– Speaking of rookie TEs, Richard Rogers had a decent week, recording 5 targets and performing above expectation with a reFPOEPT of 0.39. After a rough start to the season, including being held to only one target in the first two games, Rogers has quietly out-targeted Andrew Quarless for two weeks in a row. He’s also performed slightly more efficiently on the season. I expect more growing pains and muddled target distribution, but this is a third round pick that is slowly emerging in one of the NFL’s top three offenses. Dynasty owners should have their eyebrows raised.

– If you look at the full season numbers and sort by target market share, an interesting name pops up at #7: Kyle Rudolph. This is a friendly reminder that Rudolph, a former Pro Bowl MVP, is both probably on your waiver wire right now and is expected back after Minnesota’s bye in Week 10.

Two weeks ago, I wrote about how disappointing Jared Cook has been. But I already feel compelled to do it again. If you look at the full season numbers and sort by target leaders, you’ll notice that almost every single player in the top 20 has posted positive efficiency numbers. That makes intuitive sense, as positive efficiency is an indicator of a good player, and good players tend to receive more targets. In fact, only three players among the top 20 targets leaders have negative a reFPOEPT on the season. One is Jermaine Gresham, who is 17th in targets and in the top 20 only because of an injury to Tyler Eifert. Another is Charles Clay, who ranks 20th. And then there’s Jared Cook, who ranks 7th in targets but has posted a reFPOEPT on the season of -0.11, which while isn’t egregious, is certainly a waste of a great opportunity. Cook has the most targets of any player yet to score a touchdown, and that includes players at all positions. I guess you could make a regression to the mean argument around that, but here’s what I’ll be doing instead: Paying close attention to who the Rams draft at TE in April.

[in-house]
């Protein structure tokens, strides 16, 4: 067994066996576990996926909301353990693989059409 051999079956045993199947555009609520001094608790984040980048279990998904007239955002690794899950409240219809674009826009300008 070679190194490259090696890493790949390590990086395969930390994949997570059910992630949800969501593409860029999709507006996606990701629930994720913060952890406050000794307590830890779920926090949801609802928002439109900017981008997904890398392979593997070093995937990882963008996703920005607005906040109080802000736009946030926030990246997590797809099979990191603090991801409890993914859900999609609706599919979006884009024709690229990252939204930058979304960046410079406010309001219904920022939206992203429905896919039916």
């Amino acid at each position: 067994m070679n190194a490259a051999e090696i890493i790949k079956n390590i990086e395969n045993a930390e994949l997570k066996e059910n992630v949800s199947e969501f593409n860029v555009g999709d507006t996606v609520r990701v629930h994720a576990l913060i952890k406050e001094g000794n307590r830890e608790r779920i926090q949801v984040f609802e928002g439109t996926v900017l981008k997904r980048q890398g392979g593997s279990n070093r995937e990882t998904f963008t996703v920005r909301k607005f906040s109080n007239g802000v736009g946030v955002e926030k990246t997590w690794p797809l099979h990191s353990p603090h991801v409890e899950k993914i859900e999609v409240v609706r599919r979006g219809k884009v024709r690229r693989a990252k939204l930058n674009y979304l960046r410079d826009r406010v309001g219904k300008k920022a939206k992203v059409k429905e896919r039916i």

1. Josh Hill!  (back)
  2. despite costing his team a win by fumbling in overtime  (back)
  3. As should those who took Jace Amaro in the 3rd. Amaro has been the most productive rookie TE by far  (back)